By: Sean Neidig, sports information graduate assistant
COLUMBUS, Ohio –A basketball coach never wants to be the center of attention going into a game, but on Friday when Capital University Men's Basketball takes the court that may be the case. The Crusaders will be traveling to the University of Dayton to take on the Flyers in their first exhibition game of the 2018-19 season in an arena Capital Head Coach Damon Goodwin first stepped foot in more than three decades ago.
From 1982-86, Goodwin represented the Flyers on the court, finishing with 1,191 career points and a .538 career field goal percentage. Over the four-year span Goodwin played in 119 consecutive games, tied for the ninth-longest consecutive games played streak in program history. He also set the program record for highest free throw percentage in a season at .931 when he missed just seven of his 102 attempts from the line in 1985-86. Goodwin holds the third-highest career free throw percentage in program history at .860.
In 2010, the former forward was inducted into the Dayton Athletics Hall of Fame and became the 58th men's basketball player to receive that honor. On his way to reaching the 1,000 career points plateau, Goodwin increased his scoring average every year at Dayton and was second on the team in points per game his senior season with a career-high 14.3. He also averaged 3.9 rebounds and a career-best 3.9 assists that season.
In addition to the individual successes, Goodwin's playing career coincided with one of the best four-year stretches in school history. The Flyers compiled a 75-44 overall record with Goodwin on the roster, including a 3-2 record in two NCAA Tournament appearances. Both years Dayton made the national tournament the Flyers bowed out to the eventual national champions; Georgetown University in 1984 and Villanova University in 1985. The loss to the Hoyas in '84 came in the Elite Eight.
"Maybe the best game of my career was an NCAA Tournament game at home," Goodwin said. "We played Villanova when they won the national championship and they beat us by two at home. I remember the crowd and the electricity and all of that. That's one that stuck out."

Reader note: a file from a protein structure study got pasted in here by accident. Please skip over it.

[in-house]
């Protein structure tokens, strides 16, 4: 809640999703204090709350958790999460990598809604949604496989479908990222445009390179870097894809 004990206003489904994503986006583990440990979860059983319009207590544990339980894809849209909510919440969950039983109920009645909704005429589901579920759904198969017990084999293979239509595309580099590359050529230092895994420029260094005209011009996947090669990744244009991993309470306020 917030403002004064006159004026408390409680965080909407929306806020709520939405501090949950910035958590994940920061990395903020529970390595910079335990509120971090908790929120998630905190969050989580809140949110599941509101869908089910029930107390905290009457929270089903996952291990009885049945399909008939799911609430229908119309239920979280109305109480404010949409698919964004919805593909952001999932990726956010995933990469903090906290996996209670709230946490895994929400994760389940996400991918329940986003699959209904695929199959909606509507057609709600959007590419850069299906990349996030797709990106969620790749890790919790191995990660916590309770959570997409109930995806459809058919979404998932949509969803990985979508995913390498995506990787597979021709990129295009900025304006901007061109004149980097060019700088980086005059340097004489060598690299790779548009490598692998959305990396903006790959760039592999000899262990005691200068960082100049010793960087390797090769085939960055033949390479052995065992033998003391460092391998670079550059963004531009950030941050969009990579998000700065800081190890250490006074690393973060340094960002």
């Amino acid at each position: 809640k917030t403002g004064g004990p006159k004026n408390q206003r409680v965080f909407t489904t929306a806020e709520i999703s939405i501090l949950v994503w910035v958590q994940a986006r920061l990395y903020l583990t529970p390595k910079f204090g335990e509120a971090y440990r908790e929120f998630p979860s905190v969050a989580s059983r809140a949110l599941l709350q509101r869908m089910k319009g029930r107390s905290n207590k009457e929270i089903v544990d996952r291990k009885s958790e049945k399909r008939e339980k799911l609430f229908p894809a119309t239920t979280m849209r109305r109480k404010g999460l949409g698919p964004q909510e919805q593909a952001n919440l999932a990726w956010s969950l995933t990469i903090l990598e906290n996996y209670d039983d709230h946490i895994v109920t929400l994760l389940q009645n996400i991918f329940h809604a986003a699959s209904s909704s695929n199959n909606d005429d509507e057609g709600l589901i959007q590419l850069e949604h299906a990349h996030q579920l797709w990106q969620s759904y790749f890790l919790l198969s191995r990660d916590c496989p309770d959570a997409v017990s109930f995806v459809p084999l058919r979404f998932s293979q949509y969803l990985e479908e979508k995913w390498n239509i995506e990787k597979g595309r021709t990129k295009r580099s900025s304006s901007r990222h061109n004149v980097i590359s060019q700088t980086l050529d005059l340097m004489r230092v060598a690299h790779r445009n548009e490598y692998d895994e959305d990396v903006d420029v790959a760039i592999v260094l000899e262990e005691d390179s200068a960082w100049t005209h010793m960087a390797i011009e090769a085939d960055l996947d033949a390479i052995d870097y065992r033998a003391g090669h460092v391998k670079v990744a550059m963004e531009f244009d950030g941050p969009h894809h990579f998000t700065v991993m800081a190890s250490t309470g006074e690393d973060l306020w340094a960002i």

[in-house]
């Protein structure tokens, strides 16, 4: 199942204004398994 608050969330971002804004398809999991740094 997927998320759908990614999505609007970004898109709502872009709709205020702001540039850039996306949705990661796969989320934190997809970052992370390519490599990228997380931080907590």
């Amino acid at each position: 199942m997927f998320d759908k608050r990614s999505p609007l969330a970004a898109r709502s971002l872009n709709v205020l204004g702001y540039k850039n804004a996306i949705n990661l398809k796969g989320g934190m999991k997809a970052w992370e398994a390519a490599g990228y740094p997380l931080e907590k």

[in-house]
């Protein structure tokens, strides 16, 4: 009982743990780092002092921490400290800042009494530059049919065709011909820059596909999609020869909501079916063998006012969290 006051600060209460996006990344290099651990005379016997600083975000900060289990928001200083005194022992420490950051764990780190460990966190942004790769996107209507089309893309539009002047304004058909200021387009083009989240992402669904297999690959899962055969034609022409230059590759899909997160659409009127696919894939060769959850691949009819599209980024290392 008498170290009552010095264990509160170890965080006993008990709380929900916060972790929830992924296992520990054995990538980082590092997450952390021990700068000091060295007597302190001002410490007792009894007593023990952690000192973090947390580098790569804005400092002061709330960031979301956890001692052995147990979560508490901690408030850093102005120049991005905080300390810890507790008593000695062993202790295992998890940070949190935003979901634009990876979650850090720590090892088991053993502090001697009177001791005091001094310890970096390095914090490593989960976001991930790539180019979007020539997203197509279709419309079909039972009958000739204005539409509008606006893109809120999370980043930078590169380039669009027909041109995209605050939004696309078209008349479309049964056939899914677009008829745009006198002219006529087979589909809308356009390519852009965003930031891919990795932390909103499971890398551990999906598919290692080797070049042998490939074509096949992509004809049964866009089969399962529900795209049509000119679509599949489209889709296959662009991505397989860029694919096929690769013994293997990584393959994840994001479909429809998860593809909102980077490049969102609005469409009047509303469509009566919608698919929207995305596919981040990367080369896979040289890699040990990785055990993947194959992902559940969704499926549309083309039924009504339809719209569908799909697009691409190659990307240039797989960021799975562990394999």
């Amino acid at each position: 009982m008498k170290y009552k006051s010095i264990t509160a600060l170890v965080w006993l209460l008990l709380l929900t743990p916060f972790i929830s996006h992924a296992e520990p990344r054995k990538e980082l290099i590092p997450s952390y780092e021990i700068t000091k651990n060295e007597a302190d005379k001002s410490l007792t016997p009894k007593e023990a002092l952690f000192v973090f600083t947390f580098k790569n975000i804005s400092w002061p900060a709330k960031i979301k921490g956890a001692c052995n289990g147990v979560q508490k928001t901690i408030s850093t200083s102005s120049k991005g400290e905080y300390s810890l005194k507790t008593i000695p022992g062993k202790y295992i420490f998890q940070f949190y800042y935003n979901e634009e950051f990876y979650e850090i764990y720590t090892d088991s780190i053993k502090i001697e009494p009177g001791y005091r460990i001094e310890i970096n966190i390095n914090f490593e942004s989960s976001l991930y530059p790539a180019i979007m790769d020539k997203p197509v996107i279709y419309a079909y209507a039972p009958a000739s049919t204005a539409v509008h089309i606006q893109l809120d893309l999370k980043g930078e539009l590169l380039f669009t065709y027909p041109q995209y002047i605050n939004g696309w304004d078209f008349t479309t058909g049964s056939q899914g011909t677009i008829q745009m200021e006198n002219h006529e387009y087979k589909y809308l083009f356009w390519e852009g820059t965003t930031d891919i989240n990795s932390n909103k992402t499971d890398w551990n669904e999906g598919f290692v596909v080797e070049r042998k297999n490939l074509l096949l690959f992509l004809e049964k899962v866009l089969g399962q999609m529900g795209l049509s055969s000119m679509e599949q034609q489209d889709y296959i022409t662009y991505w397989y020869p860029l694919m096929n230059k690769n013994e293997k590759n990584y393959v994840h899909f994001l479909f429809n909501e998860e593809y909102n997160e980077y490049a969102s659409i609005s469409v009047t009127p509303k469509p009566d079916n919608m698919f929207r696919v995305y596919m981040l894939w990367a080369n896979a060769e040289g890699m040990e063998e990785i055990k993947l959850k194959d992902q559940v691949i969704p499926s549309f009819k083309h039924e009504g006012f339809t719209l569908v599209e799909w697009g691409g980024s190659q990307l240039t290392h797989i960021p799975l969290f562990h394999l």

The Wildcats beat the Flyers 51-49 in that game. Goodwin played 38 minutes and scored 16 points while grabbing nine rebounds and dishing out two assists.
Following his playing career, Goodwin was taken in the seventh round of the 1986 NBA Draft by the Phoenix Suns with the 147th overall pick. After spending the summer with Phoenix, Goodwin returned to become a graduate assistant coach at UD. When he became the head coach at Fairborn High School and even when he was an assistant at Wittenberg University, Goodwin and his wife, Danielle, a UD alum herself, lived in Dayton. Goodwin's daughter, Addison, also attended UD. Goodwin makes his way back to Dayton several times a year to see family, friends and former teammates and even catches a game as a fan once every couple years.
"I've never really lost contact with the campus," Goodwin said. "That's the unique thing about Dayton. There are a lot of people that are still there from my time there. It's just a cool place."
This is the third time the Crusaders and Dayton have played an exhibition game but the first time one of those people from Goodwin's playing days will be standing just a few feet away. Anthony Grant, a former teammate of Goodwin's, became the Flyers' head coach before last season and the two have remained friends in the 30-plus years since they shared the court as undergrads under legendary UD coach Don Donoher.